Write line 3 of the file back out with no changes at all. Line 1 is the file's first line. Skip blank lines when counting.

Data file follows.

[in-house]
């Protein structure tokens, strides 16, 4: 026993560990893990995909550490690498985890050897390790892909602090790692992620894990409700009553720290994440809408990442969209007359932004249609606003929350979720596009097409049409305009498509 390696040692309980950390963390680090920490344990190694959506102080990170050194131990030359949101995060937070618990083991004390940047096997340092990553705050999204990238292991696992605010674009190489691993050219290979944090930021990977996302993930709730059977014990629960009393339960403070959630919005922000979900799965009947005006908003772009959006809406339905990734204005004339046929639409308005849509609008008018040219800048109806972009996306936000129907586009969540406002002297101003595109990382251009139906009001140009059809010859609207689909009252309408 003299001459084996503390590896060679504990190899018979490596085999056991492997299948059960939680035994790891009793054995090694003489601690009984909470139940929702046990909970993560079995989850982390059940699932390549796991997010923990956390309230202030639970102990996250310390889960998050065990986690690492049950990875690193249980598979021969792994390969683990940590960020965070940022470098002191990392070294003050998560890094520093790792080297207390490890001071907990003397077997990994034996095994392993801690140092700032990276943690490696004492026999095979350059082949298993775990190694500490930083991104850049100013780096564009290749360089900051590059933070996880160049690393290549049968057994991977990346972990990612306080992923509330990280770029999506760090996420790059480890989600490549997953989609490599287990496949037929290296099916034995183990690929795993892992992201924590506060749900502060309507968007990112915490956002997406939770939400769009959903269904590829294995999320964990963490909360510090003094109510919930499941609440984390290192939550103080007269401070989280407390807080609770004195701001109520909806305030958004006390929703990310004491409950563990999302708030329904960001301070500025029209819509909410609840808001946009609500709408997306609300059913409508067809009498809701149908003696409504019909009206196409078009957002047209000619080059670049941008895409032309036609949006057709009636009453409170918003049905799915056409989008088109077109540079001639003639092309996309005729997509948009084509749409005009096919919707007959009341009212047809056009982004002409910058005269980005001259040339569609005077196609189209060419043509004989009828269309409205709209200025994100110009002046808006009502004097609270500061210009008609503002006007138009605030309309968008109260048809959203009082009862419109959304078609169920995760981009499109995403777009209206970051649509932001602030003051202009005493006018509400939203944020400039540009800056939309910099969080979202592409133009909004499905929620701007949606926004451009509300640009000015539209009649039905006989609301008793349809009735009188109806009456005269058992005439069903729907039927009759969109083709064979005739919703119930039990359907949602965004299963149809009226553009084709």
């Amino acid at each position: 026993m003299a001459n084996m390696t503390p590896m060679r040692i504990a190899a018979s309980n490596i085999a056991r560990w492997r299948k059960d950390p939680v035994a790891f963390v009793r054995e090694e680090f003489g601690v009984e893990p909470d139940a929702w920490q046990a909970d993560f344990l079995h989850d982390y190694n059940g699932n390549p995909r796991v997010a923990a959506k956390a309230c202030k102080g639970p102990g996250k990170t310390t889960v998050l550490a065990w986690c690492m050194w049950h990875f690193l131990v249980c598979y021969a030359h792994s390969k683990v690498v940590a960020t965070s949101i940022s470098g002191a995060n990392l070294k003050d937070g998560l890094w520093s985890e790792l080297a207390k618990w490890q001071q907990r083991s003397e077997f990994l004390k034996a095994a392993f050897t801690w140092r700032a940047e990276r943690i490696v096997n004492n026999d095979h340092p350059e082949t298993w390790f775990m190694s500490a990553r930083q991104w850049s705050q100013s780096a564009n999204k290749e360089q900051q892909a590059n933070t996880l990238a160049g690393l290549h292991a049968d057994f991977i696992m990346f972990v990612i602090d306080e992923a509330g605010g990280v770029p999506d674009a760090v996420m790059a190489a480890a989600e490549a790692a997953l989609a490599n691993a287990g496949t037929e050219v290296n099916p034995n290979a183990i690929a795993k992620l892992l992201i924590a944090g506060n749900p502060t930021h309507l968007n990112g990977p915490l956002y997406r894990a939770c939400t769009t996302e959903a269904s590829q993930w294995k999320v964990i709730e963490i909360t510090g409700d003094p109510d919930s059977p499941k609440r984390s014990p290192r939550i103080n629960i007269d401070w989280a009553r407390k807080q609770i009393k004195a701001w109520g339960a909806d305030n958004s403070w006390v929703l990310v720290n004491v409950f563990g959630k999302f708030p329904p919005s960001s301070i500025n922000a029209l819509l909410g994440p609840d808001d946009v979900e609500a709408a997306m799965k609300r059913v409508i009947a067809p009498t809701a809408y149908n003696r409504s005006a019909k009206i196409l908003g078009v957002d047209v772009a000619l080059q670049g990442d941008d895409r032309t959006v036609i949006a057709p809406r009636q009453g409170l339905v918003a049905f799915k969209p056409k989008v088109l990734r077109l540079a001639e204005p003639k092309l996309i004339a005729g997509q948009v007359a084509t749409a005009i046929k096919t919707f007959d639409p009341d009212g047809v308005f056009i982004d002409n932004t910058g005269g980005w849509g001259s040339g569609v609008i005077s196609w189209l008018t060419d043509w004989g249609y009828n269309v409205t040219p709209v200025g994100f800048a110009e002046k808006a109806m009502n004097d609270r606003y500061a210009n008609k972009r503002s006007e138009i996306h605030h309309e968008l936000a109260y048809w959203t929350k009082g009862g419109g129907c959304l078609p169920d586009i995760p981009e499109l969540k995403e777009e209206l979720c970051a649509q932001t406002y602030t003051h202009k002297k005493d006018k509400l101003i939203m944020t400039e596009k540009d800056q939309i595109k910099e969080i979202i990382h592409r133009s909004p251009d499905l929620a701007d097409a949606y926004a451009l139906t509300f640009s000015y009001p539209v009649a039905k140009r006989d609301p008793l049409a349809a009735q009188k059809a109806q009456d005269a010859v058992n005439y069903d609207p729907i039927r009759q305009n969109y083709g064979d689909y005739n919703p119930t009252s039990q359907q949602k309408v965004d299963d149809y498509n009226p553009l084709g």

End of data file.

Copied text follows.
């Amino acid at each position: 026993m003299a001459n084996m390696t503390p590896m060679r040692i504990a190899a018979s309980n490596i085999a056991r560990w492997r299948k059960d950390p939680v035994a790891f963390v009793r054995e090694e680090f003489g601690v009984e893990p909470d139940a929702w920490q046990a909970d993560f344990l079995h989850d982390y190694n059940g699932n390549p995909r796991v997010a923990a959506k956390a309230c202030k102080g639970p102990g996250k990170t310390t889960v998050l550490a065990w986690c690492m050194w049950h990875f690193l131990v249980c598979y021969a030359h792994s390969k683990v690498v940590a960020t965070s949101i940022s470098g002191a995060n990392l070294k003050d937070g998560l890094w520093s985890e790792l080297a207390k618990w490890q001071q907990r083991s003397e077997f990994l004390k034996a095994a392993f050897t801690w140092r700032a940047e990276r943690i490696v096997n004492n026999d095979h340092p350059e082949t298993w390790f775990m190694s500490a990553r930083q991104w850049s705050q100013s780096a564009n999204k290749e360089q900051q892909a590059n933070t996880l990238a160049g690393l290549h292991a049968d057994f991977i696992m990346f972990v990612i602090d306080e992923a509330g605010g990280v770029p999506d674009a760090v996420m790059a190489a480890a989600e490549a790692a997953l989609a490599n691993a287990g496949t037929e050219v290296n099916p034995n290979a183990i690929a795993k992620l892992l992201i924590a944090g506060n749900p502060t930021h309507l968007n990112g990977p915490l956002y997406r894990a939770c939400t769009t996302e959903a269904s590829q993930w294995k999320v964990i709730e963490i909360t510090g409700d003094p109510d919930s059977p499941k609440r984390s014990p290192r939550i103080n629960i007269d401070w989280a009553r407390k807080q609770i009393k004195a701001w109520g339960a909806d305030n958004s403070w006390v929703l990310v720290n004491v409950f563990g959630k999302f708030p329904p919005s960001s301070i500025n922000a029209l819509l909410g994440p609840d808001d946009v979900e609500a709408a997306m799965k609300r059913v409508i009947a067809p009498t809701a809408y149908n003696r409504s005006a019909k009206i196409l908003g078009v957002d047209v772009a000619l080059q670049g990442d941008d895409r032309t959006v036609i949006a057709p809406r009636q009453g409170l339905v918003a049905f799915k969209p056409k989008v088109l990734r077109l540079a001639e204005p003639k092309l996309i004339a005729g997509q948009v007359a084509t749409a005009i046929k096919t919707f007959d639409p009341d009212g047809v308005f056009i982004d002409n932004t910058g005269g980005w849509g001259s040339g569609v609008i005077s196609w189209l008018t060419d043509w004989g249609y009828n269309v409205t040219p709209v200025g994100f800048a110009e002046k808006a109806m009502n004097d609270r606003y500061a210009n008609k972009r503002s006007e138009i996306h605030h309309e968008l936000a109260y048809w959203t929350k009082g009862g419109g129907c959304l078609p169920d586009i995760p981009e499109l969540k995403e777009e209206l979720c970051a649509q932001t406002y602030t003051h202009k002297k005493d006018k509400l101003i939203m944020t400039e596009k540009d800056q939309i595109k910099e969080i979202i990382h592409r133009s909004p251009d499905l929620a701007d097409a949606y926004a451009l139906t509300f640009s000015y009001p539209v009649a039905k140009r006989d609301p008793l049409a349809a009735q009188k059809a109806q009456d005269a010859v058992n005439y069903d609207p729907i039927r009759q305009n969109y083709g064979d689909y005739n919703p119930t009252s039990q359907q949602k309408v965004d299963d149809y498509n009226p553009l084709g």